Report: Cloud Computing at Peak of its 'Hype Cycle'

Aug. 17, 2009
A Gartner report examining the maturity of technologies and IT trends concludes that cloud computing is among the technologies that are reaching peak levels of hype in 2009.

In "Gartner's Hype Cycle Special Report for 2009," the Stamford, Conn.-based IT research and advisory firm analyzes the maturity of 1,650 technologies in 79 technology, topic and industry areas. Each Hype Cycle provides a snapshot of key technologies and trends in a specific technology, topic, geographic region or industry domain, according to Gartner.

The "Hype Cycle for Emerging Technologies" is the longest-running annual Hype Cycle, according to Gartner, "providing a cross-industry perspective on the technologies and trends that IT managers should consider in developing emerging-technology portfolios." This Hype Cycle features technologies that are the focus of attention in the IT industry because of particularly high levels of hype, or those that may not be broadly acknowledged but that Gartner believes have the potential for significant impact.

"Technologies at the 'Peak of Inflated Expectations' during 2009 include cloud computing, e-books (such as from Amazon and Sony) and Internet TV (for example, Hulu), while social software and microblogging sites (such as Twitter) have tipped over the peak and will soon experience disillusionment among enterprise users," said Jackie Fenn, vice president and Gartner fellow, and co-author of the book "Mastering the Hype Cycle."

While cloud computing may be at its pinnacle of hype, Fenn notes that it is one of a number of "potentially transformational technologies" -- including Web 2.0, Internet TV, virtual worlds and service-oriented architecture (SOA) -- that will become mainstream in the next five years.

"Longer-term, beyond the five-year horizon, RFID, 3-D printing, context-delivery architectures, mobile robots and human augmentation will be transformational across a range of industries," she added.

'Deafening' Levels of Hype

The Gartner report offers this additional analysis on some of the technologies and trends at the Peak of Inflated Expectations that will reach the plateau in two to five years:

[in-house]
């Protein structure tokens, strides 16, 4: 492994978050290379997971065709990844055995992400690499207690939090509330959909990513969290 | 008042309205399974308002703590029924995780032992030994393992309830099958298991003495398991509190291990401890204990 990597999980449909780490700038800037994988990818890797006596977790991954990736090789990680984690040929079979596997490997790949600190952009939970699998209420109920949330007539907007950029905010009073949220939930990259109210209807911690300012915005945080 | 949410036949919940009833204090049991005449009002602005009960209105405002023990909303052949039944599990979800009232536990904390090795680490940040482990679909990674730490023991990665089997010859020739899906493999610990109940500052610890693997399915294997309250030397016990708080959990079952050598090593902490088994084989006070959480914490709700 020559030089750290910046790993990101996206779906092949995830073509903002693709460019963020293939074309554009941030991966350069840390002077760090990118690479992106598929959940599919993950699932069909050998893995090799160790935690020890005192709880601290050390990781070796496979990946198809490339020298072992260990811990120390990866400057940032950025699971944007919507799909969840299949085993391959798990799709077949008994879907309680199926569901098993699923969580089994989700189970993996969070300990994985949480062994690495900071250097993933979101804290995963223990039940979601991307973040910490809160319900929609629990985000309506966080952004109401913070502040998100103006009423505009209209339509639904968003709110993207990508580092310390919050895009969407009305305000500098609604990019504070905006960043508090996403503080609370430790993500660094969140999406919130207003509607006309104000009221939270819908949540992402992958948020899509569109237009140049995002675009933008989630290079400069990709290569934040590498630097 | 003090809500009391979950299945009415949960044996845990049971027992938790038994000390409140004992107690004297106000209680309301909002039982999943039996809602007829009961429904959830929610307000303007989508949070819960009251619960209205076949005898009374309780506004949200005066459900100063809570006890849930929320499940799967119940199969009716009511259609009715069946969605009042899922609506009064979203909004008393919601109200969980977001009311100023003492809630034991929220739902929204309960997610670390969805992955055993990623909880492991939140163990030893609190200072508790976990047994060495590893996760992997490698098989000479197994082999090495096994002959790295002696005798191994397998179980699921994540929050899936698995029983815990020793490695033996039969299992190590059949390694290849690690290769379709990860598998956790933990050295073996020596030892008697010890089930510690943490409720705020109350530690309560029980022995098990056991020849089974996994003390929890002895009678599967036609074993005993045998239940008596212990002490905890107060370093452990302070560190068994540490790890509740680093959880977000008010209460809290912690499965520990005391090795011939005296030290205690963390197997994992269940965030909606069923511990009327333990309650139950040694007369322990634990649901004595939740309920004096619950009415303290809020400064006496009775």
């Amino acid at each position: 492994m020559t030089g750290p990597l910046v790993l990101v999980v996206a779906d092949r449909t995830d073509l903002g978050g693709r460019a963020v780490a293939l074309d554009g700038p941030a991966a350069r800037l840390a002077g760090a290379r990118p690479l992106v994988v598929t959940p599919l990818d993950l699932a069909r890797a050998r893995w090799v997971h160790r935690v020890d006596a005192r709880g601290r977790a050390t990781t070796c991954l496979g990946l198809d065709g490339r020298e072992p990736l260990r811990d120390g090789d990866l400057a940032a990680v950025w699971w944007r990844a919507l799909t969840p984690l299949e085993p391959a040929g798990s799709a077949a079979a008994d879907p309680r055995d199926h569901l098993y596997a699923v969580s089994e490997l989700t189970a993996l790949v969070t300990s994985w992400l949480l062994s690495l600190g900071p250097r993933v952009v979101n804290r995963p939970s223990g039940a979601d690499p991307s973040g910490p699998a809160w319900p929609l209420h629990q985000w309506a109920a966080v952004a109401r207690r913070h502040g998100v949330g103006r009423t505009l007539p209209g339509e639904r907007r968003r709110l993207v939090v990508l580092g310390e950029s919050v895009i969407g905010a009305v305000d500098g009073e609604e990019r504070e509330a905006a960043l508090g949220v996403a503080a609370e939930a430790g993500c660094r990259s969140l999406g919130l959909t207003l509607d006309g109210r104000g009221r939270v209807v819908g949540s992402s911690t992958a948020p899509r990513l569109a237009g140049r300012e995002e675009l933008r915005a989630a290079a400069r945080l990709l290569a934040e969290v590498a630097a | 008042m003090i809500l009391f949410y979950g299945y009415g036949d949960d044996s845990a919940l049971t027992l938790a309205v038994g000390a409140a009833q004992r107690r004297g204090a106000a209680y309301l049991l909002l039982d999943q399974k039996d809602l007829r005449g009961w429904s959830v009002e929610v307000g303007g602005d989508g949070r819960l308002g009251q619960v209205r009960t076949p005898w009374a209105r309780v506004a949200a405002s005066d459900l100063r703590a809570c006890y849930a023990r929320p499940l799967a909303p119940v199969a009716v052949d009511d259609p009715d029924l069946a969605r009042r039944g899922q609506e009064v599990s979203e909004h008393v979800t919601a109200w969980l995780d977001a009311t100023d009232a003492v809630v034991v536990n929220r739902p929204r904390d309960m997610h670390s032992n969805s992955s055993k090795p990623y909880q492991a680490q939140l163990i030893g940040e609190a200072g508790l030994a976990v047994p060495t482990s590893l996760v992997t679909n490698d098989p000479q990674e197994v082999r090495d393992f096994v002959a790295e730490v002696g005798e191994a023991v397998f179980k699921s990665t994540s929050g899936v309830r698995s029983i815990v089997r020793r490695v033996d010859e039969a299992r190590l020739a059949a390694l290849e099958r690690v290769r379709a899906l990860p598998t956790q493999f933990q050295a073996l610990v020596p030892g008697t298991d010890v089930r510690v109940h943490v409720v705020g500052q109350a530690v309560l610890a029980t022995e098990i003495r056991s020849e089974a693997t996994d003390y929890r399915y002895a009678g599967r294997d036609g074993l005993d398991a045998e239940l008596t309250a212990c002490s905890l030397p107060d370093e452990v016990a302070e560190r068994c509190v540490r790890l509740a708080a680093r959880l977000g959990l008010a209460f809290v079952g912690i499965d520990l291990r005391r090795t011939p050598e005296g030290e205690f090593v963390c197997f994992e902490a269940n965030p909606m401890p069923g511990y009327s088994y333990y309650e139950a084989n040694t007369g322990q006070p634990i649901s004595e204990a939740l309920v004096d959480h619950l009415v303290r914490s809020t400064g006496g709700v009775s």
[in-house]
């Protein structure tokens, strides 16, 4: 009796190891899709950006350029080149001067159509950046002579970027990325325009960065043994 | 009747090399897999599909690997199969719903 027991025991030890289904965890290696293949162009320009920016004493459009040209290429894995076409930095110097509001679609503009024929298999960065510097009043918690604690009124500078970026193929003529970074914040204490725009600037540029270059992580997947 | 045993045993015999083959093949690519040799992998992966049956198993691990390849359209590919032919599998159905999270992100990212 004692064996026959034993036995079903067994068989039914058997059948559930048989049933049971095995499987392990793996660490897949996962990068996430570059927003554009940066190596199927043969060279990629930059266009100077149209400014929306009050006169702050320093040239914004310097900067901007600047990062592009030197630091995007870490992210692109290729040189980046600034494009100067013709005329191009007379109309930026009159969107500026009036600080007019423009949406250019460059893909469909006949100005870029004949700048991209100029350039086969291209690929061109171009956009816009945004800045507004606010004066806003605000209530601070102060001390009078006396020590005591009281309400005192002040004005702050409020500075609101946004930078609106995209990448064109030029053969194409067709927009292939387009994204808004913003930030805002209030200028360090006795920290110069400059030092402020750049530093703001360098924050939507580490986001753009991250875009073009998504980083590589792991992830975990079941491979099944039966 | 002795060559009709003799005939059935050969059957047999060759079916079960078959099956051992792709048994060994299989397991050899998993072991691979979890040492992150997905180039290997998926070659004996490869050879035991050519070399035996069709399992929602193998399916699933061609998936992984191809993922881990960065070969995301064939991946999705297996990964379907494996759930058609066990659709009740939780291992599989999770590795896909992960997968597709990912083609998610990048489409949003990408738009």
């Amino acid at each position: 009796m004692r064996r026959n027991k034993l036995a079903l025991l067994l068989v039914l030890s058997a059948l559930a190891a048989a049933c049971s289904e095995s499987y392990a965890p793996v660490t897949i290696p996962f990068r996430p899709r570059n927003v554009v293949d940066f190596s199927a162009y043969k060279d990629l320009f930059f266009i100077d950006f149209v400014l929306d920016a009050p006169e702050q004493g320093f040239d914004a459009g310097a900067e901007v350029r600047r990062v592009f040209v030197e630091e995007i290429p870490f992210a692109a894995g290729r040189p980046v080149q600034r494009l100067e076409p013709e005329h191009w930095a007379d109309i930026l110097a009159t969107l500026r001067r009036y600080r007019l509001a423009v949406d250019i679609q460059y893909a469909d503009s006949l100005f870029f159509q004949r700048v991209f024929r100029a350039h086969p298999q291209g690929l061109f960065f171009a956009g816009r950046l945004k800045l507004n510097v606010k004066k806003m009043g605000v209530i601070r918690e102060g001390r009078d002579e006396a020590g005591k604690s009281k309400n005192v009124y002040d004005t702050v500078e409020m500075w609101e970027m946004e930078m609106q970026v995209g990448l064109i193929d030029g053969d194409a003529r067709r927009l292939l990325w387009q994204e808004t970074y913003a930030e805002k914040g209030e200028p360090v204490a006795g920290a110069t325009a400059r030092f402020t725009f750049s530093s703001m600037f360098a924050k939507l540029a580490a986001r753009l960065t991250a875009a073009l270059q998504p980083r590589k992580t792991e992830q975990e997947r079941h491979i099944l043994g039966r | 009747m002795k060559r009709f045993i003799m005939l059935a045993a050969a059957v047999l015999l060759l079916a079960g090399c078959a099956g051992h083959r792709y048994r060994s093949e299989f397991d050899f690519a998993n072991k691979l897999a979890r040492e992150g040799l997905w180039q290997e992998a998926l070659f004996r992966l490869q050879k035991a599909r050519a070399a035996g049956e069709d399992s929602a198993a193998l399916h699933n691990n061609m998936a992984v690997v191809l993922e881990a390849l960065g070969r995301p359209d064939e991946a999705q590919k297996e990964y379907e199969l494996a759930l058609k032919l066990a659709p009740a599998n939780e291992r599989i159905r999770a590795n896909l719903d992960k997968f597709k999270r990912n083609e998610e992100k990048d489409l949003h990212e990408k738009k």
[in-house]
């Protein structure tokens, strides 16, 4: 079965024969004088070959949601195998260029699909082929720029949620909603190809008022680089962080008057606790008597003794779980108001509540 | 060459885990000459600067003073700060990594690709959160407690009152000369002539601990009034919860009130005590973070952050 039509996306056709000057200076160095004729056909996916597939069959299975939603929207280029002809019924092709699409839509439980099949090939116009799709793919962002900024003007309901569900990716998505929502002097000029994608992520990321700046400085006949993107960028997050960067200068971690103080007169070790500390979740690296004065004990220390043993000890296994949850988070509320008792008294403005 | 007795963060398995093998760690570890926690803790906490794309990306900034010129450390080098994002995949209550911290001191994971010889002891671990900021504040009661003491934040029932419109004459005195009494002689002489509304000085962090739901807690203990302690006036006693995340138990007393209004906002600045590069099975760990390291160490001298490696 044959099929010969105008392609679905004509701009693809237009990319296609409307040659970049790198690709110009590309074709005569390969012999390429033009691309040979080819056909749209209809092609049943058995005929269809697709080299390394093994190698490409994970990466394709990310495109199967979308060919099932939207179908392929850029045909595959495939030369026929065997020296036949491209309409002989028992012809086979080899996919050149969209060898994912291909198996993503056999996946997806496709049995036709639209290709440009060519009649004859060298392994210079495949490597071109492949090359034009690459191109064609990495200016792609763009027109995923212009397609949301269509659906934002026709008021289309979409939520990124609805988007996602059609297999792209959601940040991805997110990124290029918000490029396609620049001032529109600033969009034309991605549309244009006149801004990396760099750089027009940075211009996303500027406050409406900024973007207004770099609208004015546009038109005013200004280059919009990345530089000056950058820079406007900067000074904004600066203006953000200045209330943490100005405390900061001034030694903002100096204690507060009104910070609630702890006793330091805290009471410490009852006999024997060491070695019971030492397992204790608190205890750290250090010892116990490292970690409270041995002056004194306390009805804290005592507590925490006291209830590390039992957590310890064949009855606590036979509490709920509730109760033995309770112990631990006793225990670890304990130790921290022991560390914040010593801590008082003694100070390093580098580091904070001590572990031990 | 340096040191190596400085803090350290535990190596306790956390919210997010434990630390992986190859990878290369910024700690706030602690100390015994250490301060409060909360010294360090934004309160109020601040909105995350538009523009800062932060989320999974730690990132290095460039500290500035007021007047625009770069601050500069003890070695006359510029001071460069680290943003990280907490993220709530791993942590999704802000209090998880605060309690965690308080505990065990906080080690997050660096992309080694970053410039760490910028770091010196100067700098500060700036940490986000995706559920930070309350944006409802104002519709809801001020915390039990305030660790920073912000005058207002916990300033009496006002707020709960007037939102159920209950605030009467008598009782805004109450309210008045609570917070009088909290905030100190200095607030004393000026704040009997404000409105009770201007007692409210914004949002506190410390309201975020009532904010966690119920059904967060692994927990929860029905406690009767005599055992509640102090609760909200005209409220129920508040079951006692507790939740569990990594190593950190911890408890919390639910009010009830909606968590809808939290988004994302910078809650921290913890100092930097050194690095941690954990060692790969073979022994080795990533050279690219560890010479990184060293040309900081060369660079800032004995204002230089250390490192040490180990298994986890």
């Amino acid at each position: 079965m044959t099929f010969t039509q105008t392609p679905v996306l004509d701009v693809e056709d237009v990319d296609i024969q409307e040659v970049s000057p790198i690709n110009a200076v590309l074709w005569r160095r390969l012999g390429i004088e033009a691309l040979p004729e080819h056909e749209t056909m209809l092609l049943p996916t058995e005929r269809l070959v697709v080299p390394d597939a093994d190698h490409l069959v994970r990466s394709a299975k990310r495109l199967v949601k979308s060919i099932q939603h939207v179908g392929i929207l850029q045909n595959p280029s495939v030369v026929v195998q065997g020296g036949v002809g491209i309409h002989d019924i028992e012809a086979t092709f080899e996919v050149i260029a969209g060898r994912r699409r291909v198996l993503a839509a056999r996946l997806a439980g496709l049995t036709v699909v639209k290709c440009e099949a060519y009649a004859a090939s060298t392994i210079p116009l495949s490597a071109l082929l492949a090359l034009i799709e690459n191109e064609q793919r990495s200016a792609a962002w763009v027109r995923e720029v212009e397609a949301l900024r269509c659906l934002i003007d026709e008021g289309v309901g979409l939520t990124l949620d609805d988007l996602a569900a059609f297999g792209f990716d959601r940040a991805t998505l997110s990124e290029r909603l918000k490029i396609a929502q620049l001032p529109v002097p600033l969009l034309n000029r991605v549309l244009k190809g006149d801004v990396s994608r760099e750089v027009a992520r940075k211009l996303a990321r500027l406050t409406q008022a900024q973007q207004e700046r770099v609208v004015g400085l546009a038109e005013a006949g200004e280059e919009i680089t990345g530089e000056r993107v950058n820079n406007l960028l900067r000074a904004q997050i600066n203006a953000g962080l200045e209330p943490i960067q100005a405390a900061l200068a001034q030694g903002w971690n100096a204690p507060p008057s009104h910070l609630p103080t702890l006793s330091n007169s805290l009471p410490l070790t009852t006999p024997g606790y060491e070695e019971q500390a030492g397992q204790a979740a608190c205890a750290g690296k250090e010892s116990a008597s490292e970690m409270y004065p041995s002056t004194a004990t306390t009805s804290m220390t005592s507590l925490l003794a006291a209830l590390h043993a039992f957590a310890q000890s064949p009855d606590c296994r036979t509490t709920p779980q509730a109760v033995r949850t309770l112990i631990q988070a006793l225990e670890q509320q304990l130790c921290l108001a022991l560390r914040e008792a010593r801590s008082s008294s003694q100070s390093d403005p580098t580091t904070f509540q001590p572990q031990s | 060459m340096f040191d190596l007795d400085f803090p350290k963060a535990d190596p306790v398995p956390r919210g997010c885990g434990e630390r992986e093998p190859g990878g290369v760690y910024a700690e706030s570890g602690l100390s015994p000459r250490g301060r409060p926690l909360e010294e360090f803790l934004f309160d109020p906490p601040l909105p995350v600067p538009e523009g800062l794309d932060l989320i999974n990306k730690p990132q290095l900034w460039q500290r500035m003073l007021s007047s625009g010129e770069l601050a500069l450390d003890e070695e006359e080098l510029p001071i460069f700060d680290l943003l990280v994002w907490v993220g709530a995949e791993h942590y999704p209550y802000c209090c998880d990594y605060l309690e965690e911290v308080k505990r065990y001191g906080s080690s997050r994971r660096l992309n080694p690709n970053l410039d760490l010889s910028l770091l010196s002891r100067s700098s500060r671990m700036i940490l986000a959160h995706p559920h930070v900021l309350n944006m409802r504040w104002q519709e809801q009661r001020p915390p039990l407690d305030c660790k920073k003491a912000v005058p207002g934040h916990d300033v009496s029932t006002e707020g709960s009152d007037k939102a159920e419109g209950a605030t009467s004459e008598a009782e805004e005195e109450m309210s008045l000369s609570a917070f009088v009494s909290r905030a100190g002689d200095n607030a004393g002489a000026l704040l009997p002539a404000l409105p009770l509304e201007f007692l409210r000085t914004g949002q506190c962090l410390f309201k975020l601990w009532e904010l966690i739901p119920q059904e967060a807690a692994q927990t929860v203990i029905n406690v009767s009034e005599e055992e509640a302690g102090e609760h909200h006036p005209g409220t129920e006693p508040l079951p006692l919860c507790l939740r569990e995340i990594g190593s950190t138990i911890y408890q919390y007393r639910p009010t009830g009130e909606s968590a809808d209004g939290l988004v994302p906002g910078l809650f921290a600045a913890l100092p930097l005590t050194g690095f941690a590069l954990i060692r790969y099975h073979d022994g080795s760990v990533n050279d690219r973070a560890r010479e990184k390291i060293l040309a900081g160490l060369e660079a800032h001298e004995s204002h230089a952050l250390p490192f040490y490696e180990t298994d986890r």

• Cloud computing -- As enterprises seek to consume their IT services in the most cost-effective way, interest is growing in drawing a broad range of services (for example, computational power, storage and business applications) from the "cloud," rather than from on-premises equipment. The levels of hype around cloud computing in the IT industry are "deafening," with every vendor expounding its cloud strategy and variations -- such as private cloud computing and hybrid approaches -- compounding the hype, according to Gartner.
  • E-book readers -- Sony's e-book reader and Amazon's Kindle have attracted a great deal of attention in 2009. However, the devices still suffer from proprietary file formats and digital rights management technologies, which, along with price, are limiting their adoption and will drive them into the "Trough of Disillusionment," according to Gartner.
According to the report, the following technologies and trends have tipped just past the Peak of Inflated Expectations:
  • Social software suites -- Due to the popularity of related consumer social software and Web 2.0 services, awareness of social technology is high. Within businesses, there is growing evidence of experimentation and early production deployments, according to Gartner. The movement from point tools to integrated suites has brought broader adoption but also high expectations. "Disillusionment is beginning based on the realization that, even with a suite, much work must be done to build an effective social software deployment," Gartner asserts.
  • Microblogging -- Microblogging, in general, and Twitter, in particular, have exploded in popularity during 2009 to the extent that the inevitable disillusionment around "channel pollution" is beginning. "As microblogging becomes a standard feature in enterprise social software platforms, it is earning its place alongside other channels (for example, e-mail, blogging and wikis), enabling new kinds of fast, witty, easy-to-assimilate exchanges," Gartner explains.
Gartner introduced the Hype Cycle in 1995 as a commentary on the common pattern of human response to technology. Gartner's Hype Cycle characterizes the typical progression of an emerging technology, from over-enthusiasm through a period of disillusionment to an eventual understanding of the technology's relevance and role in a market or domain. Each phase is characterized by distinct indicators of market, investment and adoption activities.

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